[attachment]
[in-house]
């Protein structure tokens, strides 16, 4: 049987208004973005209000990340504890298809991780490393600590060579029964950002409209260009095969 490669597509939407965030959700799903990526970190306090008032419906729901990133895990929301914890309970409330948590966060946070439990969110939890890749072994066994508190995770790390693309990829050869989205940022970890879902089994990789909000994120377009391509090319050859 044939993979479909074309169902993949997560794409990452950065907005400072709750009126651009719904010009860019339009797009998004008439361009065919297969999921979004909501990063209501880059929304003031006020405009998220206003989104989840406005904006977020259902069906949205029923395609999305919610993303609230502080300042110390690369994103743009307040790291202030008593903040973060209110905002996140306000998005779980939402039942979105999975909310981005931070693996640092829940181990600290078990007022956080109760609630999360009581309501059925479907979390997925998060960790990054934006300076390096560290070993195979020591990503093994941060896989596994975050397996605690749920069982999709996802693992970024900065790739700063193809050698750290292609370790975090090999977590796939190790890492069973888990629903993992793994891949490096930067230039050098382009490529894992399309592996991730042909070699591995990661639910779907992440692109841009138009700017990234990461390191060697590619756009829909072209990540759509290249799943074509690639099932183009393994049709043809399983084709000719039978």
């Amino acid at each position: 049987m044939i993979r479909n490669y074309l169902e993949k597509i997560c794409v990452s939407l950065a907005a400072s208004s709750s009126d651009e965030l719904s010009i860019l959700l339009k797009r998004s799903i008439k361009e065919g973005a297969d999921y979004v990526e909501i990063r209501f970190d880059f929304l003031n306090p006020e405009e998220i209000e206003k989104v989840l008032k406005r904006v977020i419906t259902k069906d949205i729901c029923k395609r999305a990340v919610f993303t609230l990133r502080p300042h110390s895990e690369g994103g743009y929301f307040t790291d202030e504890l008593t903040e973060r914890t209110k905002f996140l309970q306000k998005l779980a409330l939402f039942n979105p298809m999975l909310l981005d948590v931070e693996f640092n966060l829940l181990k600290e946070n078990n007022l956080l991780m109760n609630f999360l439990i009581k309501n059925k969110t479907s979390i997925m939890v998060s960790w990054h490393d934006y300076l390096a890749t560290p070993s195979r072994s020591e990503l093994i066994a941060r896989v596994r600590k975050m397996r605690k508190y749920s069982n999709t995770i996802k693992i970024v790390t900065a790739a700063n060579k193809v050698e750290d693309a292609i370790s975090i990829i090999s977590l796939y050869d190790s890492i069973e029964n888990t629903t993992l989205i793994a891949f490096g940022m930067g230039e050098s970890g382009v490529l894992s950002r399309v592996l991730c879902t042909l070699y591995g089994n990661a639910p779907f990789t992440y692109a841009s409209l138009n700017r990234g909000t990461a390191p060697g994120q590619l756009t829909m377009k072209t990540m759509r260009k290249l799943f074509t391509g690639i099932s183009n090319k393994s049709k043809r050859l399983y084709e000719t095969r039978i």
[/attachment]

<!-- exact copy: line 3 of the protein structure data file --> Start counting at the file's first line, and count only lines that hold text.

């Amino acid at each position: 049987m044939i993979r479909n490669y074309l169902e993949k597509i997560c794409v990452s939407l950065a907005a400072s208004s709750s009126d651009e965030l719904s010009i860019l959700l339009k797009r998004s799903i008439k361009e065919g973005a297969d999921y979004v990526e909501i990063r209501f970190d880059f929304l003031n306090p006020e405009e998220i209000e206003k989104v989840l008032k406005r904006v977020i419906t259902k069906d949205i729901c029923k395609r999305a990340v919610f993303t609230l990133r502080p300042h110390s895990e690369g994103g743009y929301f307040t790291d202030e504890l008593t903040e973060r914890t209110k905002f996140l309970q306000k998005l779980a409330l939402f039942n979105p298809m999975l909310l981005d948590v931070e693996f640092n966060l829940l181990k600290e946070n078990n007022l956080l991780m109760n609630f999360l439990i009581k309501n059925k969110t479907s979390i997925m939890v998060s960790w990054h490393d934006y300076l390096a890749t560290p070993s195979r072994s020591e990503l093994i066994a941060r896989v596994r600590k975050m397996r605690k508190y749920s069982n999709t995770i996802k693992i970024v790390t900065a790739a700063n060579k193809v050698e750290d693309a292609i370790s975090i990829i090999s977590l796939y050869d190790s890492i069973e029964n888990t629903t993992l989205i793994a891949f490096g940022m930067g230039e050098s970890g382009v490529l894992s950002r399309v592996l991730c879902t042909l070699y591995g089994n990661a639910p779907f990789t992440y692109a841009s409209l138009n700017r990234g909000t990461a390191p060697g994120q590619l756009t829909m377009k072209t990540m759509r260009k290249l799943f074509t391509g690639i099932s183009n090319k393994s049709k043809r050859l399983y084709e000719t095969r039978i």